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The Scientific World Journal
Volume 2018 (2018), Article ID 6218430, 9 pages
Research Article

Profiling of the Major Phenolic Compounds and Their Biosynthesis Genes in Sophora flavescens Aiton

1Korea Research Institute of Bioscience and Biotechnology, 125 Gwahak-ro, Yuseong-gu, Daejeon 34141, Republic of Korea
2Department of Crop Science, Chungnam National University, 99 Daehak-ro, Yuseong-gu, Daejeon 34134, Republic of Korea
3Korea Research Institute of Bioscience and Biotechnology, 181 Ipsin-gil, Jeongeup-si, Jeollabuk-do 56212, Republic of Korea
4Korea Research Institute of Bioscience and Biotechnology, Yeongudanji-ro 30, Ochang-eup, Cheongwon-gu, Cheongju-si 28116, Republic of Korea
5Systems and Bioengineering, University of Science and Technology, 217 Gajung-ro, Yuseong-gu, Daejeon 34113, Republic of Korea

Correspondence should be addressed to HyeRan Kim;

Received 31 October 2017; Accepted 18 January 2018; Published 1 March 2018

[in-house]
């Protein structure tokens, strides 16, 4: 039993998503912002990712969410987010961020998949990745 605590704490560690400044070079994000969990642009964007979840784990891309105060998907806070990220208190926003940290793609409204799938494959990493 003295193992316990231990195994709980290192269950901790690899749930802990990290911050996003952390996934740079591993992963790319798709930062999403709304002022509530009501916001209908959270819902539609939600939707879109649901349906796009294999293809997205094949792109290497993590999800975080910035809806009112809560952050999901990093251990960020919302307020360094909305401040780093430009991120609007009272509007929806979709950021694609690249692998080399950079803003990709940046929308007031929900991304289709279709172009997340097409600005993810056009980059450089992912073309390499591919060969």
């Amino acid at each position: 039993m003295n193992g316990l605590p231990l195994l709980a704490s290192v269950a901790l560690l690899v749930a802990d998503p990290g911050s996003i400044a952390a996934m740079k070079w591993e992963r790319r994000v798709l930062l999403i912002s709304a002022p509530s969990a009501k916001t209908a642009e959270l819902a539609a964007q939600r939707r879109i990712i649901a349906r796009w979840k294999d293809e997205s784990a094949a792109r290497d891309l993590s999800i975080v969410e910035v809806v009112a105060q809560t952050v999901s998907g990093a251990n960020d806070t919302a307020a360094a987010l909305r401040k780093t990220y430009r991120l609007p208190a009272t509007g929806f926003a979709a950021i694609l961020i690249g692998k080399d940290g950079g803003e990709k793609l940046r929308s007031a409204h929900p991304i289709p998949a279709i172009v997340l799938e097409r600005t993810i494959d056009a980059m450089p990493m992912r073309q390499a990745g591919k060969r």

Academic Editor: Valdir Cechinel Filho

Copyright © 2018 Jeongyeo Lee et al. This is an open access article distributed under the Creative Commons Attribution License, which permits unrestricted use, distribution, and reproduction in any medium, provided the original work is properly cited.


Sophorae Radix (Sophora flavescens Aiton) has long been used in traditional medicine in East Asia due to the various biological activities of its secondary metabolites. Endogenous contents of phenolic compounds (phenolic acid, flavonol, and isoflavone) and the main bioactive compounds of Sophorae Radix were analyzed based on the qualitative HPLC analysis and evaluated in different organs and at different developmental stages. In total, 11 compounds were detected, and the composition of the roots and aerial parts (leaves, stems, and flowers) was significantly different. trans-Cinnamic acid and p-coumaric acid were observed only in the aerial parts. Large amounts of rutin and maackiain were detected in the roots. Four phenolic acid compounds (benzoic acid, caffeic acid, ferulic acid, and chlorogenic acid) and four flavonol compounds (kaempferol, catechin hydrate, epicatechin, and rutin) were higher in aerial parts than in roots. To identify putative genes involved in phenolic compounds biosynthesis, a total of 41 transcripts were investigated. Expression patterns of these selected genes, as well as the multiple isoforms for the genes, varied by organ and developmental stage, implying that they are involved in the biosynthesis of various phenolic compounds both spatially and temporally.